There is scope for soft-peddling on the all-consuming anger

There is much anger – dejection even around today. I found myself in the unusual position of putting a consoling arm round a hard-bitten colleague’s shoulders – he was really quite upset by the referendum result.

I am angry for the young people who voted in droves for remain.

That said, we can’t change this result. It’s a democratic outcome. I respect it and move on. I pledge to roll up my sleeves to work as part of the nation to make us as successful as possible in the new situation.

Posted in Europe Referendum | Tagged | 15 Comments
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The mess we are in

The EU referendum delivers an unmanageable mess. The UK will lose its membership of the EU, and more immediately has lost its elected Prime Minister. Like many Lib Dems, I have never voted Conservative, but I do recognise the dignity and decency of David Cameron. The referendum outcome creates space instead for Michael Gove, Boris Johnson, and the reactionary Nigel Farage.

Democracy itself is in an impossible contradiction. The UK norm is representative democracy expressed in Parliamentary sovereignty. The policy of the majority of Members of Parliament is to remain in the EU. But the referendum decides to leave. Paradoxically, those wanting to leave the EU favour Parliamentary sovereignty, but reject this principle on the question of EU membership. This is an irresoluble conflict.

There is therefore a greater decision UK society has to make – whether government is to be by representative democracy or by popular referenda. We cannot have both. This is the first question of principle. The second is the criteria which should apply to either representative democracy or referenda. The last general election showed how unrepresentative first-past-the-post constituency voting is. The referendum highlights the huge problem of maintaining social cohesion when half the population wants exactly the opposite of what the other half wants. Reconciling this is nigh impossible.

Posted in Op-eds | Tagged and | 15 Comments

1000 new members join Lib Dems as Farron says “We will keep the vision of an open, optimistic, hopeful Britain alive”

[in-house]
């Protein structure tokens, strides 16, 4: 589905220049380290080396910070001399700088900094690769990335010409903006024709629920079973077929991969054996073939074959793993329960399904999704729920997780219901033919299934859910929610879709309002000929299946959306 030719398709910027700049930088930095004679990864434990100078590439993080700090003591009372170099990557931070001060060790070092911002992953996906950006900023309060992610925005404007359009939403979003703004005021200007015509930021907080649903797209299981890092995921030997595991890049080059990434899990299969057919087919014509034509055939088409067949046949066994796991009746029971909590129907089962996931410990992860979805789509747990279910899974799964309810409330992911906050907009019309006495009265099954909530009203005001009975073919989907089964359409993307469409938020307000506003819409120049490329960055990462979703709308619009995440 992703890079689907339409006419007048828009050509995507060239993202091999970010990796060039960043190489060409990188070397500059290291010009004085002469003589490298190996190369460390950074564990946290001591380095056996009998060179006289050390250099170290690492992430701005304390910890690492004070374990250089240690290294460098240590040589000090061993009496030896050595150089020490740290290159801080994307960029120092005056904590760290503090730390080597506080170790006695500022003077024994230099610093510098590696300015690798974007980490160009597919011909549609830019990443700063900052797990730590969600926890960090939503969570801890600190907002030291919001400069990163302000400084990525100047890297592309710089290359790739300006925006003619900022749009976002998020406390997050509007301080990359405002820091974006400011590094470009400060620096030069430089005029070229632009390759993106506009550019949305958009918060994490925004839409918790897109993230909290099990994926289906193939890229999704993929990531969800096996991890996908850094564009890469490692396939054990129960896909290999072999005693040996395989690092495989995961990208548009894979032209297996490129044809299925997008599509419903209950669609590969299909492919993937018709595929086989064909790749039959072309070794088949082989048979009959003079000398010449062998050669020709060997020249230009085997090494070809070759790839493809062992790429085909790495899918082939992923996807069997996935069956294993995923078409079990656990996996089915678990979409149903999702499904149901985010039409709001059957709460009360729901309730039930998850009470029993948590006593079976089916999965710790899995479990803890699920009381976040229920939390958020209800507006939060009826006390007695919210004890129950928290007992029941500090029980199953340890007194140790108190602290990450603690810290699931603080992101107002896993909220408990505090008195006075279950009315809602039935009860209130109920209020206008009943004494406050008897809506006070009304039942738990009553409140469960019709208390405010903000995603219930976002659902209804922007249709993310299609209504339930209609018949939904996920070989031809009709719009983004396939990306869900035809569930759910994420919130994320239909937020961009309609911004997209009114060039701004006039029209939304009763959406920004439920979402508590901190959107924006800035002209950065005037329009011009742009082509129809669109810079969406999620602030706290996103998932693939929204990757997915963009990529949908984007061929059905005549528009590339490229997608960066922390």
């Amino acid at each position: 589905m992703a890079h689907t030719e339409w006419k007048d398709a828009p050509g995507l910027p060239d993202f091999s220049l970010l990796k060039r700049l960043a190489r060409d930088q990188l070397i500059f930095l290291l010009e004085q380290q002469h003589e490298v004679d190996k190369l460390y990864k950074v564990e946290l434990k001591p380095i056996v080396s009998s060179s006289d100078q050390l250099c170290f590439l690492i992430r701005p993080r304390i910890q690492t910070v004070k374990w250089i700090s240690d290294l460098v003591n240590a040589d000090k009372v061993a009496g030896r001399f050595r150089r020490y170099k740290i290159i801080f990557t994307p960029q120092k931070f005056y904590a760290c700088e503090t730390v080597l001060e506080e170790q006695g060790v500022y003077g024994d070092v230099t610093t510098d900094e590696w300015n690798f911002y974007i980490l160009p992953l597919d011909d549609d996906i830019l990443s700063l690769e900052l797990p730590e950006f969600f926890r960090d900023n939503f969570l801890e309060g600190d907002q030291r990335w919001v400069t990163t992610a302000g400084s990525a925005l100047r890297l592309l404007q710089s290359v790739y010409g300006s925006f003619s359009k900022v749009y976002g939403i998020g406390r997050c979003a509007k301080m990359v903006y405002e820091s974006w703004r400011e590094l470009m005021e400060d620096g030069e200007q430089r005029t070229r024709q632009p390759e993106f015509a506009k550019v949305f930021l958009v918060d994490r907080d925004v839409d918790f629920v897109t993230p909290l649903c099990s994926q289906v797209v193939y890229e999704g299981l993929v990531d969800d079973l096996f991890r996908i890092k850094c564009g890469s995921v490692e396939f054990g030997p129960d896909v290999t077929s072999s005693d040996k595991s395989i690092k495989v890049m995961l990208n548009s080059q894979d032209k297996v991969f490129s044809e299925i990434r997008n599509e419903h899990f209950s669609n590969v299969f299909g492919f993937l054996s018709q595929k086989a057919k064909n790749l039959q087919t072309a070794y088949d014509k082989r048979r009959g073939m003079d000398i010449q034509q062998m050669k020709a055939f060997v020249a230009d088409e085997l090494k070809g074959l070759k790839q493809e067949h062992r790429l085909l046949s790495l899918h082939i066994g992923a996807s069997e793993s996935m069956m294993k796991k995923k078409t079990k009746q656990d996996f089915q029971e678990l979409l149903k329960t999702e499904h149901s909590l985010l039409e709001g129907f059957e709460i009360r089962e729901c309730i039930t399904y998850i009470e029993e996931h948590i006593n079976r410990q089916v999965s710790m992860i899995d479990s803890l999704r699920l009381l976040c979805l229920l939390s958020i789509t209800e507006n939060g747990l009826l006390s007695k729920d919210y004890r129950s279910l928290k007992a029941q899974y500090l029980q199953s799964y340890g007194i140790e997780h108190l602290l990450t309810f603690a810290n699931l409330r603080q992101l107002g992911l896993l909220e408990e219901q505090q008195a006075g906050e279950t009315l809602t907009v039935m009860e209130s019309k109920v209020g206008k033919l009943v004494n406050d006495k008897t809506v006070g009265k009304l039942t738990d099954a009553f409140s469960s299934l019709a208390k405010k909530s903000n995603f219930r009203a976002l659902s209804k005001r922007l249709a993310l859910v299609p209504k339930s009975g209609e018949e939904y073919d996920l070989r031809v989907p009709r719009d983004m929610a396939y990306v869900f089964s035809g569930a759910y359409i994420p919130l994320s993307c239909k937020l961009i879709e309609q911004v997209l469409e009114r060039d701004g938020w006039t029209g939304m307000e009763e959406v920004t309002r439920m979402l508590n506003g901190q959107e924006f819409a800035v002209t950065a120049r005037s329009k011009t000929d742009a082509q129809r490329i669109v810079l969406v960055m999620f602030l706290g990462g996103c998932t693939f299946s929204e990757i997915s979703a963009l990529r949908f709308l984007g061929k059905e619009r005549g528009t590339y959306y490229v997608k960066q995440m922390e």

So I still haven’t gone to bed yet. I feel just about alive. There seems little point in sleeping now as I need to get up at 4:30 tomorrow morning to catch a flight to London for Federal Executive where we have a whole day of constitutional amendments ahead of us. I suspect we may mention the Referendum result as well. Just a bit.

“I’m for the 16 million, the 48%” said Tim Farron in a speech on the referendum result. By 1pm,1000 people had joined the party, reminiscent of the surge last year.

Tim’s speech was heartfelt and hopeful. He was furious about the way the campaign had been fought, so divisive and deceitful. He understood the concerns of those disengaged people who had voted for Leave but he also empathised with young people, who had voted for Remain in huge numbers but “whose future had been taken away by older generations” who had enjoyed the benefits of greater European integration.

He also announced that 1000 new members had joined the Lib Dems today.

You can watch the speech here on the party’s Facebook page. It darned well made me cry. Up until seeing it, I had been shocked. This tugged at the heartstrings. .

I am devastated and I am angry. Today we woke to a deeply divided country.

Posted in News | Tagged , and | 23 Comments

What next for the Liberal Democrats post-referendum?

Harriet Harman, as acting leader of the Labour Party, explained her lack of opposition to the government’s Welfare Bill with the words:

We can’t simply say to the public “you were wrong”

Well I can.

Public, you got it wrong.

You got it disastrously wrong. You’ve endangered the future of our entire continent for the sake of a handful of Brexiteers’ Magic Beans. You’ve swallowed the distortions and lies of the Brexit brigade. You’ve gleefully thrown reason, evidence and reflection out of the window. You’ve allowed that Brexit brigade to press your basest, most pre-civilised, gut-reaction buttons. You’ve allowed yourselves to be fooled. The consequences for you and your fellow Britons will be dire.